Imagism


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Related to Imagism: vorticism, surrealism, Ezra Pound, modernism

Imagism

 

a modernist trend in English and American literature from 1910 to the early 1920’s. Its initiators and theorists were the English philosopher T. Hulme and the American poet E. Pound. They were joined by American poetesses A. Lowell and H. Doolittle, the American poets W. C. Williams and J. G. Fletcher, and the Englishmen F. M. Ford, D. H. Lawrence, and R. Aldington; their paths subsequently diverged.

The imagists, combining the philosophy of institutionalism and the formal theories of French symbolism, glorified nature and captured fleeting impressions in their poetry; they were fascinated with the play of rhythms and colors, accentuated the self-contained, laconic, “pure” image, and cultivated free verse. A reaction to the ornamentality and false beauty of the imitators of romanticism, imagism marked the transition to the forms of contemporary English and American poetry.

In Russia, the imaginist poets shared certain imagist ideas.

REFERENCE

Kashkin, I. “Tvorchestvo amerikanskikh poetov imazhistov.” Interna-tsional’naia literatura, 1937, no. 2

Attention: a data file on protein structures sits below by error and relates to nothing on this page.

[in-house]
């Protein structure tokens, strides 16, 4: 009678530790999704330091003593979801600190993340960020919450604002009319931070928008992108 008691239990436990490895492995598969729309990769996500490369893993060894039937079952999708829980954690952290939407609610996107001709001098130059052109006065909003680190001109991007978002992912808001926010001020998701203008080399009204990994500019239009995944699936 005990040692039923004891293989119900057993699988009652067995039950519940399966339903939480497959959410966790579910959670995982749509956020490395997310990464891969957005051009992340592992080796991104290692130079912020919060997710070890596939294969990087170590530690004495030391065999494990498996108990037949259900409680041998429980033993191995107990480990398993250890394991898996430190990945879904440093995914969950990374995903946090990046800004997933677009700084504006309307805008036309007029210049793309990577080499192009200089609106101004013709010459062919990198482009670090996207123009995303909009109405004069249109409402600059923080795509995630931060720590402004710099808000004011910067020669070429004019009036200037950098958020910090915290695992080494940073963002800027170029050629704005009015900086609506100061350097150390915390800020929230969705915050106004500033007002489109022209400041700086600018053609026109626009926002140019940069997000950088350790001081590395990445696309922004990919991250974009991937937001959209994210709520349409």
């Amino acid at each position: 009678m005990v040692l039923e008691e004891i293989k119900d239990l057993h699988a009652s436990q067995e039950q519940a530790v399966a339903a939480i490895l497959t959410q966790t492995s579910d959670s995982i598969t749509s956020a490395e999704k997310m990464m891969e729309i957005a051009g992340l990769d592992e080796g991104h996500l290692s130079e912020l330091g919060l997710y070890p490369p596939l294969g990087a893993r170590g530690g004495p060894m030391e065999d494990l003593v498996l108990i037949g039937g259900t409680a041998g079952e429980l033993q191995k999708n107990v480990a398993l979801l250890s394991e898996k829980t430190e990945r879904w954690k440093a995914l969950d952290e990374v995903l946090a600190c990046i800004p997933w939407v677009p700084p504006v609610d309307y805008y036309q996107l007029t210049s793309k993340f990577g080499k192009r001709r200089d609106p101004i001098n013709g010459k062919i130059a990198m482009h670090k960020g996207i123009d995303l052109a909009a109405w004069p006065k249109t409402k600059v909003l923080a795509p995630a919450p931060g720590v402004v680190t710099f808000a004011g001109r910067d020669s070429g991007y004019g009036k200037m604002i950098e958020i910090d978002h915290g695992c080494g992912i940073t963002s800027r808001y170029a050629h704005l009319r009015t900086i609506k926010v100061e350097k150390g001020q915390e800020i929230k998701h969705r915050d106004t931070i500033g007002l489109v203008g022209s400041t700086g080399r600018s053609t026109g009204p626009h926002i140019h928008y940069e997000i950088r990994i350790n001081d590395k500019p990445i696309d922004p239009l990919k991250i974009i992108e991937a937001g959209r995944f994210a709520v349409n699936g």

B. A. GILENSON

References in periodicals archive ?
Interestingly enough, however, Zach's and Likerat's poetic approach also echoed the poetic proclivities of Russian Acmeism (Akhmatova, Gorodetsky, Gumilev, Kuzmin, Mandelstam), which evolved contemporaneously with Imagism at the beginning of the second decade of the twentieth century and advocated very similar esthetic tendencies.
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abyss self-absorption can easily become, opposed imagism to the cultivated indirection of symbolism.
When the resulting categories -- minority poetry, women's poetry, imagism, political poetry -- become mutually exclusive, the effects are both political and discriminatory.